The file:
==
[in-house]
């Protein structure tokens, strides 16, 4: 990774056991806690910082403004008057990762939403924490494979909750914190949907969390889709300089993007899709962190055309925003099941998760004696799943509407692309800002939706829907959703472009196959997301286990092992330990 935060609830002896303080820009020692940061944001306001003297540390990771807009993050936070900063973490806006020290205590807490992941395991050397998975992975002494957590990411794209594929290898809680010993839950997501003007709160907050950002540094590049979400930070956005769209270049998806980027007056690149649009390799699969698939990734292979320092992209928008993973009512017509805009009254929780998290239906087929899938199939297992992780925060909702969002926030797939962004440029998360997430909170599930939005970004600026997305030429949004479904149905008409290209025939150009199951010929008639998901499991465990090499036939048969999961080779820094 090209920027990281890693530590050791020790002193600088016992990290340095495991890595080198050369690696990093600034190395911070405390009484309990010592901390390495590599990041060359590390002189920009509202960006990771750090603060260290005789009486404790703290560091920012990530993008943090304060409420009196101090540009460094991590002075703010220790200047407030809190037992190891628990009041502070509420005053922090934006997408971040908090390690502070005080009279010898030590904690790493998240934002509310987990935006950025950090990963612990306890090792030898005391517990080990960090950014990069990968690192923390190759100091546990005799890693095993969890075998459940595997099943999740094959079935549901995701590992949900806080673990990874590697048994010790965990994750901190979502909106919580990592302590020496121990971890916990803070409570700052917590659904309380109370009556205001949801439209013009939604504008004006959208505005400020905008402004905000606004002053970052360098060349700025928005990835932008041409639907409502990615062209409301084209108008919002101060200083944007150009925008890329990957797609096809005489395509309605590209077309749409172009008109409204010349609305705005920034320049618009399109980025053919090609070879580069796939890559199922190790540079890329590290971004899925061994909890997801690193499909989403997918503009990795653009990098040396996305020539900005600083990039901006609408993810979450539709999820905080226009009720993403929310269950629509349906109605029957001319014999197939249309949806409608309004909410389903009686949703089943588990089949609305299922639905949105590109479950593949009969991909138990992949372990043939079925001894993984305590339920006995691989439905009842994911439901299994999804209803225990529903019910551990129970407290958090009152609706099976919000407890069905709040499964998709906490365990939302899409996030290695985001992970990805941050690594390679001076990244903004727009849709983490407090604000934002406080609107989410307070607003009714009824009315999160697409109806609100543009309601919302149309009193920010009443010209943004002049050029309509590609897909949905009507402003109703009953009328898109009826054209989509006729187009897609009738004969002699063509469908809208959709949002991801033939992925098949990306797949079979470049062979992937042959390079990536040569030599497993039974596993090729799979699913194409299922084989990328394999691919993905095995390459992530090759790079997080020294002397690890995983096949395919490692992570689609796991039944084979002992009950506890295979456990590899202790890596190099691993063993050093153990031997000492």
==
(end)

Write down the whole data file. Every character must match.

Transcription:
[in-house]
């Protein structure tokens, strides 16, 4: 990774056991806690910082403004008057990762939403924490494979909750914190949907969390889709300089993007899709962190055309925003099941998760004696799943509407692309800002939706829907959703472009196959997301286990092992330990 935060609830002896303080820009020692940061944001306001003297540390990771807009993050936070900063973490806006020290205590807490992941395991050397998975992975002494957590990411794209594929290898809680010993839950997501003007709160907050950002540094590049979400930070956005769209270049998806980027007056690149649009390799699969698939990734292979320092992209928008993973009512017509805009009254929780998290239906087929899938199939297992992780925060909702969002926030797939962004440029998360997430909170599930939005970004600026997305030429949004479904149905008409290209025939150009199951010929008639998901499991465990090499036939048969999961080779820094 090209920027990281890693530590050791020790002193600088016992990290340095495991890595080198050369690696990093600034190395911070405390009484309990010592901390390495590599990041060359590390002189920009509202960006990771750090603060260290005789009486404790703290560091920012990530993008943090304060409420009196101090540009460094991590002075703010220790200047407030809190037992190891628990009041502070509420005053922090934006997408971040908090390690502070005080009279010898030590904690790493998240934002509310987990935006950025950090990963612990306890090792030898005391517990080990960090950014990069990968690192923390190759100091546990005799890693095993969890075998459940595997099943999740094959079935549901995701590992949900806080673990990874590697048994010790965990994750901190979502909106919580990592302590020496121990971890916990803070409570700052917590659904309380109370009556205001949801439209013009939604504008004006959208505005400020905008402004905000606004002053970052360098060349700025928005990835932008041409639907409502990615062209409301084209108008919002101060200083944007150009925008890329990957797609096809005489395509309605590209077309749409172009008109409204010349609305705005920034320049618009399109980025053919090609070879580069796939890559199922190790540079890329590290971004899925061994909890997801690193499909989403997918503009990795653009990098040396996305020539900005600083990039901006609408993810979450539709999820905080226009009720993403929310269950629509349906109605029957001319014999197939249309949806409608309004909410389903009686949703089943588990089949609305299922639905949105590109479950593949009969991909138990992949372990043939079925001894993984305590339920006995691989439905009842994911439901299994999804209803225990529903019910551990129970407290958090009152609706099976919000407890069905709040499964998709906490365990939302899409996030290695985001992970990805941050690594390679001076990244903004727009849709983490407090604000934002406080609107989410307070607003009714009824009315999160697409109806609100543009309601919302149309009193920010009443010209943004002049050029309509590609897909949905009507402003109703009953009328898109009826054209989509006729187009897609009738004969002699063509469908809208959709949002991801033939992925098949990306797949079979470049062979992937042959390079990536040569030599497993039974596993090729799979699913194409299922084989990328394999691919993905095995390459992530090759790079997080020294002397690890995983096949395919490692992570689609796991039944084979002992009950506890295979456990590899202790890596190099691993063993050093153990031997000492």